Baucus Will Not Move Free Trade Pacts In Senate Before Trade Adjustment Assistance Overhaul
Senate Finance Chairman insists on law for American workers before FTAs, says bipartisan cooperation will be necessary to advance trade agenda this year
Washington, DC – Senate Finance Committee Chairman Max Baucus (D-Mont.) said today that he will not support or move through the Senate any pending free trade agreement until a new Trade Adjustment Assistance law is in place for America’s workers. In a major address at the Peterson Institute for International Economics, the head of the Senate panel with jurisdiction over U.S. trade policy said that he intends to advance legislation reauthorizing and improving the TAA program in the next few weeks, and that the program’s successful renewal and expansion must precede congressional votes on planned pacts with Colombia, Panama, and Korea. Trade Adjustment Assistance supports workers, firms, and farmers if they are affected negatively by global growth of the American economy. Baucus has proposed a major overhaul of TAA to cover American service workers, prevent layoffs, and shore up health care and training options.
“Our task is to adopt and implement a Trade Adjustment Assistance program that reflects the 21st century global economy,” Baucus said at today’s luncheon speech. “Let me be very clear. This task, and no other, must be our nation’s trade policy priority. Until we accomplish it, other issues on today’s trade agenda must take the back seat. That includes congressional consideration of pending free trade agreements with Colombia, Korea, and Panama. I simply cannot support, or consider moving these agreements in the Senate, until we realize the goal of expanded and reauthorized Trade Adjustment Assistance.”
For the full text of Baucus’s speech, including details on his proposed TAA overhaul, visit the Finance Committee website at http://finance.senate.gov/. The Trade and Globalization Adjustment Assistance Act he introduced with Sen. Olympia Snowe (R-Maine) in 2007 extends current TAA programs for five years, redesigning benefits to be more flexible and accessible. In addition to expanding eligibility to the 80 percent of American workers in services industries, the bill creates new opportunities for workers in rural and distressed communities, and makes benefits available to workers affected by trade with any country. The goal, Baucus said, is to help workers get and keep good-paying jobs here at home.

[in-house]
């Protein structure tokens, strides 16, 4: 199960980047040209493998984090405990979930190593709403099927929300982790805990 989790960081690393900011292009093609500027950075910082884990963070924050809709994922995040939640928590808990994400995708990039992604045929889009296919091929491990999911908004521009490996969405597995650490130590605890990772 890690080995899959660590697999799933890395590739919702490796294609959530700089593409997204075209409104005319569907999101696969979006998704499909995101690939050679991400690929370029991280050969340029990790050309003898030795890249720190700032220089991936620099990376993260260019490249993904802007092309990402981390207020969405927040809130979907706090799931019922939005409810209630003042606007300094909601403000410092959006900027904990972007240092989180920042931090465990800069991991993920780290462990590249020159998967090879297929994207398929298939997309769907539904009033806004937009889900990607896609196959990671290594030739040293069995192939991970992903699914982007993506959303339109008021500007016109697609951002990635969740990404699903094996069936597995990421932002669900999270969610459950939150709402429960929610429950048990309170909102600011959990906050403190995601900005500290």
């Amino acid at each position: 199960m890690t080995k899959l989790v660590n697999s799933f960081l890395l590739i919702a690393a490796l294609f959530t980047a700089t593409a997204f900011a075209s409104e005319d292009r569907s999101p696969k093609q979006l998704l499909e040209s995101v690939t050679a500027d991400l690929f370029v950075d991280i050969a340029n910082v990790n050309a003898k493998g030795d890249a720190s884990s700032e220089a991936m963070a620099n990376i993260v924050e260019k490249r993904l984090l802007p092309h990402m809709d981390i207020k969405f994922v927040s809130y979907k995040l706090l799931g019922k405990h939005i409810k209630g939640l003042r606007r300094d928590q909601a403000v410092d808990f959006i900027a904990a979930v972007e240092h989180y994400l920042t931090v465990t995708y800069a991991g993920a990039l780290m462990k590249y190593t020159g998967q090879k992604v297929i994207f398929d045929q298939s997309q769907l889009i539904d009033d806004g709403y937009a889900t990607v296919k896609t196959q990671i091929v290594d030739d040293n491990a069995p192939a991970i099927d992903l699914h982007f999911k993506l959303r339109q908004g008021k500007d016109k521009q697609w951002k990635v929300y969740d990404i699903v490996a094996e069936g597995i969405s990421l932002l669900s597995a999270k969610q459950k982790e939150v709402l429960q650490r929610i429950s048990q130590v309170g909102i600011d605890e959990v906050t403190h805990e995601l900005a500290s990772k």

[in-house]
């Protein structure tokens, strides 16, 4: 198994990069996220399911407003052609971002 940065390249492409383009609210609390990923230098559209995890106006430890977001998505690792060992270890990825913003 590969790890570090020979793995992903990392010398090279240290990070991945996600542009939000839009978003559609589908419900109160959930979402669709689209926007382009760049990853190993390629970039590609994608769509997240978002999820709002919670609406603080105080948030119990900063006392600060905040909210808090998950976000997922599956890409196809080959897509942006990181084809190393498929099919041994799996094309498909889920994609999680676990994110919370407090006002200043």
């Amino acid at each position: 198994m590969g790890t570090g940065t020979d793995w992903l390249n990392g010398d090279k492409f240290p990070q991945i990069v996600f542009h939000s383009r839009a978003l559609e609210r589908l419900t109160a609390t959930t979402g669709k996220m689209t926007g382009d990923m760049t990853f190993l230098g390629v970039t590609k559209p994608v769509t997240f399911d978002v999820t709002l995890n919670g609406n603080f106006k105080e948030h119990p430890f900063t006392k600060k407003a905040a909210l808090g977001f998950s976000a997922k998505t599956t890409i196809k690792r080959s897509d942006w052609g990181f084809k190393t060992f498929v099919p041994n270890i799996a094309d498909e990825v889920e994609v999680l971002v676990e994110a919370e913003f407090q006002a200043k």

“We have the opportunity to make sure that Trade Adjustment Assistance matches the ambition and flexibility of our workers,” Baucus said. “We have the chance to reform Trade Adjustment Assistance in a way that recognizes our workers’ potential and anticipates their needs. We have the obligation to enhance what works in TAA and to change what doesn’t.”
Baucus has noted that pending free trade agreements come with outstanding concerns. Panama’s National Assembly is currently led by Pedro Miguel Gonzalez, suspected of murdering a U.S. serviceman. Concerns remain about whether Colombia has made sufficient improvements in the apprehension and prosecution of persons responsible for the killing of labor leaders. Korea continues to maintain an unscientific ban on U.S. beef products, contrary to World Animal Health Organization guidelines. Baucus, from the ranching state of Montana, has repeatedly notified Korean officials that the U.S.-Korea pact will remain stalled until Korea lifts its unfair beef ban.
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